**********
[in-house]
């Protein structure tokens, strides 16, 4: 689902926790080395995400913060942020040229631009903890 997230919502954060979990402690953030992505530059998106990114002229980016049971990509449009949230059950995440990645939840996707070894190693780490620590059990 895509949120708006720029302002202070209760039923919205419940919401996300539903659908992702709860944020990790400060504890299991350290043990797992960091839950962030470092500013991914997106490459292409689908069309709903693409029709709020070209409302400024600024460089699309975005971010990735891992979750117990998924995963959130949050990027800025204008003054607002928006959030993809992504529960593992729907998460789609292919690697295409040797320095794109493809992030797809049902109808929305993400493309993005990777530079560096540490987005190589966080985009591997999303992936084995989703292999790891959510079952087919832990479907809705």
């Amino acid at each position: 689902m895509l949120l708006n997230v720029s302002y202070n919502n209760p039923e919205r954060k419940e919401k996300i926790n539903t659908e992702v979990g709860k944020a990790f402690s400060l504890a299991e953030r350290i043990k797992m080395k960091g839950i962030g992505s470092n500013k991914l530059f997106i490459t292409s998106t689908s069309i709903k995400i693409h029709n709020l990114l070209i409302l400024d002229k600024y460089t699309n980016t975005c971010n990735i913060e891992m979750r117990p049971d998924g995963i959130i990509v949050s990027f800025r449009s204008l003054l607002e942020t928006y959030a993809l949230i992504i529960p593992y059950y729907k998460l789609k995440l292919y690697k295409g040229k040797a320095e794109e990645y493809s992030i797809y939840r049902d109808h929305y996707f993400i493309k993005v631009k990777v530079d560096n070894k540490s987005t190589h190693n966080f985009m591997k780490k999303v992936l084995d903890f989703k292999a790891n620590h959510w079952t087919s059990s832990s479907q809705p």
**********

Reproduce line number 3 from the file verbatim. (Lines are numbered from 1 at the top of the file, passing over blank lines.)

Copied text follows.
């Amino acid at each position: 689902m895509l949120l708006n997230v720029s302002y202070n919502n209760p039923e919205r954060k419940e919401k996300i926790n539903t659908e992702v979990g709860k944020a990790f402690s400060l504890a299991e953030r350290i043990k797992m080395k960091g839950i962030g992505s470092n500013k991914l530059f997106i490459t292409s998106t689908s069309i709903k995400i693409h029709n709020l990114l070209i409302l400024d002229k600024y460089t699309n980016t975005c971010n990735i913060e891992m979750r117990p049971d998924g995963i959130i990509v949050s990027f800025r449009s204008l003054l607002e942020t928006y959030a993809l949230i992504i529960p593992y059950y729907k998460l789609k995440l292919y690697k295409g040229k040797a320095e794109e990645y493809s992030i797809y939840r049902d109808h929305y996707f993400i493309k993005v631009k990777v530079d560096n070894k540490s987005t190589h190693n966080f985009m591997k780490k999303v992936l084995d903890f989703k292999a790891n620590h959510w079952t087919s059990s832990s479907q809705p």